The Quest University Canada Alumni Association (QUCAA) is now accepting applications for the Keystone Scholarship. This funding initiative was developed by QUCAA with support and input from the Quest University Canada Student Association (QUSA) as an opportunity for students requiring financial support to complete their Keystone. Applications are open until December 15th, 2022. 

The Keystone is a valuable experience and a core component of Quest’s program, sparking immense personal growth and learning. Financial support can enable this quintessential process—and in certain situations, is essential to realizing an ambitious project. 

Scholarship applications are received and reviewed by a group of 4-6 alumni who have volunteered to sit on the review committee. Typically, a successful application underlines the need for financial support and showcases the student’s ability to communicate the nature of their Keystone, their relationship to the project, its origins, and its aspirations. The inaugural awards in 2020 were given to Adam Achs and Gurbani Kaur, and the 2022 awardee is Giulietta Frequet Kohan. 

Giulietta’s question is: “how can physical spaces create a feeling of belonging—and can we make places like this accessible, sustainable, and affordable?”. Consequently, for her Keystone Giulietta will be refitting a camper van into a liveable space—allowing for a physical and theoretical exploration of belonging—of space giving way to a sense of belonging. Giulietta draws parallels between her identity as a female immigrant in Canada)and her interests:  

My Question was born from thinking about my own belonging throughout my life. It is a question that easily comes up when you’re crossing borders. As you change houses, cities, countries and continents, it becomes hard to keep track of where you truly feel at home.” 

The challenges and achievements awaiting Giulietta will leave her in the good company of Quest students before her. The Keystone project of alumnus Jesse Horn (class of 2012) dives into similar intellectual terrain. Such similarities are cause for celebration and emphasize the relevance of the alumni community supporting the current student population. 

As a student, Jesse asked the question, “how can effectively designed environments promote healthy communities?”. In his own words, “[this] question was focused on how the built environment promotes different levels of interaction between people and whether those interactions had a positive or negative effect on the community”. Much to the Quest community’s benefit, Jesse’s Question led to the construction of the climbing gym:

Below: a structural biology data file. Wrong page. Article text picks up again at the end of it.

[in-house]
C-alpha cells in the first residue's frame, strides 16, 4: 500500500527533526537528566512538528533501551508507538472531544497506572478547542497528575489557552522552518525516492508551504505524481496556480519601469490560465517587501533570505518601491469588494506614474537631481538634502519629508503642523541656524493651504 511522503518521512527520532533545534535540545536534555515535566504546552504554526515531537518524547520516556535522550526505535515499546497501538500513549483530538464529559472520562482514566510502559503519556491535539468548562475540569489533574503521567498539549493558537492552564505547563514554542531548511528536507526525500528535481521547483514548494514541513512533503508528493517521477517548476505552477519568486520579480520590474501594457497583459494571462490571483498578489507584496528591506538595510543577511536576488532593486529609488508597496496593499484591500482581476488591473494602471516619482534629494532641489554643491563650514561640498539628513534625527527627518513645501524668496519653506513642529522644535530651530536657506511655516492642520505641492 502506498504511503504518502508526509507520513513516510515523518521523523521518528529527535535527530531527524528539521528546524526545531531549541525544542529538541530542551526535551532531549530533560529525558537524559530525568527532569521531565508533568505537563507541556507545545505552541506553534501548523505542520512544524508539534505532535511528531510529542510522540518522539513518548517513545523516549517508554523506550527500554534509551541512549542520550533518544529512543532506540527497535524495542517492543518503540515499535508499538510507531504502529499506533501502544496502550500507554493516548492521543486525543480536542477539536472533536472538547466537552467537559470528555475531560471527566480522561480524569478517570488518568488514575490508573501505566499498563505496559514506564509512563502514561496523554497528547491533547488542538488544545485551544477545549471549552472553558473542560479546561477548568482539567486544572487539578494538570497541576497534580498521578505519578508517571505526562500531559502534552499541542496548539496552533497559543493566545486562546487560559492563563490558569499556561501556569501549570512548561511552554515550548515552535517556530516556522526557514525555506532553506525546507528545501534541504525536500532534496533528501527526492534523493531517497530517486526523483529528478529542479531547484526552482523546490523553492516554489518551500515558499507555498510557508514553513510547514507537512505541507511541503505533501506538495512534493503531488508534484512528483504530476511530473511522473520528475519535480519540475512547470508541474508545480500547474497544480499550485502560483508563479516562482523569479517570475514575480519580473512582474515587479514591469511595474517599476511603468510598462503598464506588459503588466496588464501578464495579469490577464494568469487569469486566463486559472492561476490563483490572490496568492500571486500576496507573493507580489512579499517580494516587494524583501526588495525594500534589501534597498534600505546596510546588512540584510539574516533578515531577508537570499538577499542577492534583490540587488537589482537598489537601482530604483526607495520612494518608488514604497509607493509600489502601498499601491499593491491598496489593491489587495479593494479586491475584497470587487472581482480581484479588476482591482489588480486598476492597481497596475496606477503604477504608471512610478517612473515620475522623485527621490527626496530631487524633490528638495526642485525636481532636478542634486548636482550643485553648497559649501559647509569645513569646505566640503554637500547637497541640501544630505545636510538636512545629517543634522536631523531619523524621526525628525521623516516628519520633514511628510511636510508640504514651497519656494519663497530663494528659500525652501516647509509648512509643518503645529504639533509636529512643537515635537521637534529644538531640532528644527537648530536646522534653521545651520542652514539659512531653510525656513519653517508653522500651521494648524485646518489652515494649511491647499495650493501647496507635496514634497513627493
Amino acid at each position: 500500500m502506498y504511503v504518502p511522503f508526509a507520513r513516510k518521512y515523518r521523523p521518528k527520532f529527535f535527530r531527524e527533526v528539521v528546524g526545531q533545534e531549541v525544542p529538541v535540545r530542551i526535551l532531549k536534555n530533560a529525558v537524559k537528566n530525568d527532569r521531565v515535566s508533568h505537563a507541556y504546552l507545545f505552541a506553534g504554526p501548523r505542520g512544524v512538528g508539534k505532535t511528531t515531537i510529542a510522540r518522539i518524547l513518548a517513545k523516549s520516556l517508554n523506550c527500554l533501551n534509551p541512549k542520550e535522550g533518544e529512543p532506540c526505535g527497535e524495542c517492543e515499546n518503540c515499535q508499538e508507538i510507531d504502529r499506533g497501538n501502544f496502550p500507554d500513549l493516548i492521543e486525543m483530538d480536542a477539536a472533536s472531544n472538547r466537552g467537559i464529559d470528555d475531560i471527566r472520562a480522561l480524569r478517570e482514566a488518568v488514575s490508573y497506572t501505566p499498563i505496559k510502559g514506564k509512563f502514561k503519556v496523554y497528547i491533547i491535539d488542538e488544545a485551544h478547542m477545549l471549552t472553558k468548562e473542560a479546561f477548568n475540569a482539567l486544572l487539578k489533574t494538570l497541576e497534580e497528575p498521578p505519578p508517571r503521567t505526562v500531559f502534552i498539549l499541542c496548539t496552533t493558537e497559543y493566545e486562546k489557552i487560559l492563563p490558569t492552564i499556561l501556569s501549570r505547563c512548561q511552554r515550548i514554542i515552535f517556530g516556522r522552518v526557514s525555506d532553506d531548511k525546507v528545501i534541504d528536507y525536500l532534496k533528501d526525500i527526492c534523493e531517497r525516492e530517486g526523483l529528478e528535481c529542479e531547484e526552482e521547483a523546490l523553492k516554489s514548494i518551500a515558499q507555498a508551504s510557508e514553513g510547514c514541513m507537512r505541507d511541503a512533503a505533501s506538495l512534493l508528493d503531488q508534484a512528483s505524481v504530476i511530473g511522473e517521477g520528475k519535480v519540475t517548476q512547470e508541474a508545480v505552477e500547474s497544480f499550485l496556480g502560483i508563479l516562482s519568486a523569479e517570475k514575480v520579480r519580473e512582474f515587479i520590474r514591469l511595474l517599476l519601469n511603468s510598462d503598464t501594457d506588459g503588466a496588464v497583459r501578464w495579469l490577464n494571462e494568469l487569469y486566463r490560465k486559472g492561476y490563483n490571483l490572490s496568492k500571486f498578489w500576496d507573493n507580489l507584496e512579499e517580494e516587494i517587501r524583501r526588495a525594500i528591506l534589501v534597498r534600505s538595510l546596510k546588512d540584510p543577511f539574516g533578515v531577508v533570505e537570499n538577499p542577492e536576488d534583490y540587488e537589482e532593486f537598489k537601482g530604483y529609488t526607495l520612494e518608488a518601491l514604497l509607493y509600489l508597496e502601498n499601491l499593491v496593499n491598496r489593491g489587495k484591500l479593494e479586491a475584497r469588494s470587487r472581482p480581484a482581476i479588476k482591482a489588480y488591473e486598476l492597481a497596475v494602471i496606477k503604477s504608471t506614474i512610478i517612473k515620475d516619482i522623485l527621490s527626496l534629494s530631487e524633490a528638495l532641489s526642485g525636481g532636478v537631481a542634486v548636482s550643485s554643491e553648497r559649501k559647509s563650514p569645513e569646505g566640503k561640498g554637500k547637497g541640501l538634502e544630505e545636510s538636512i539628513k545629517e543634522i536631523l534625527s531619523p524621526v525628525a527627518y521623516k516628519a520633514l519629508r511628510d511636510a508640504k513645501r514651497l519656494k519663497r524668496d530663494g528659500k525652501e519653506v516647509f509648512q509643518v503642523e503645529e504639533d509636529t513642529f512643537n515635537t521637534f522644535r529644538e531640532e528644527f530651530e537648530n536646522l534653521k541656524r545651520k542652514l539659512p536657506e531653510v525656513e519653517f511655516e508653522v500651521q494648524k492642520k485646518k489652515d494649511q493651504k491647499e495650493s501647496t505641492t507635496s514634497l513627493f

I designed and proposed the bouldering gym at the end of my second year and spent my third-year winter break building the gym. I felt like Quest needed more spaces on campus for community building and recreation during the rainy months and the bouldering gym seemed like a good fit. My Keystone project was based on collecting data on who used the gym throughout the year and whether there was any statistical significance in the mixing of communities throughout the year. The idea behind this study was that community health is a difficult thing to measure, and therefore it often gets overlooked during urban design and evaluation. My Keystone project was an attempt to create a measure of community health.” 

Spaced nearly ten years apart, Giulietta’s and Jesse’s projects dance around the themes of belonging, community, health. Both ask how physical spaces give way to feelings that are understood cerebrally and emotionally, rather than through tactile connection. This approach highlights a much larger truth that Quest’s academic program was designed around: the world we live in today is not one of neat little boxes, and questions like this can rarely be answered without considering multiple perspectives. While both Jesse and Giulietta might be driven to turn literal boxes (the structures we live, play, and work in) into something much more liveable, in combining the physical and emotional both projects are exemplary of Quest’s vision: interdisciplinary inquiry.  

The Keystone is a fantastic opportunity for each student to pursue inquiry they genuinely care about. Each Keystone has unique creative, academic, and in some cases, financial challenges. The Keystone scholarship fund is in place to make sure students with ambitious plans have the financial opportunity to turn those ambitions into reality.  Any student wishing to apply can find the application linked from the QR code on the poster above (information was also shared with students by email). Completed applications and any questions should be directed to  


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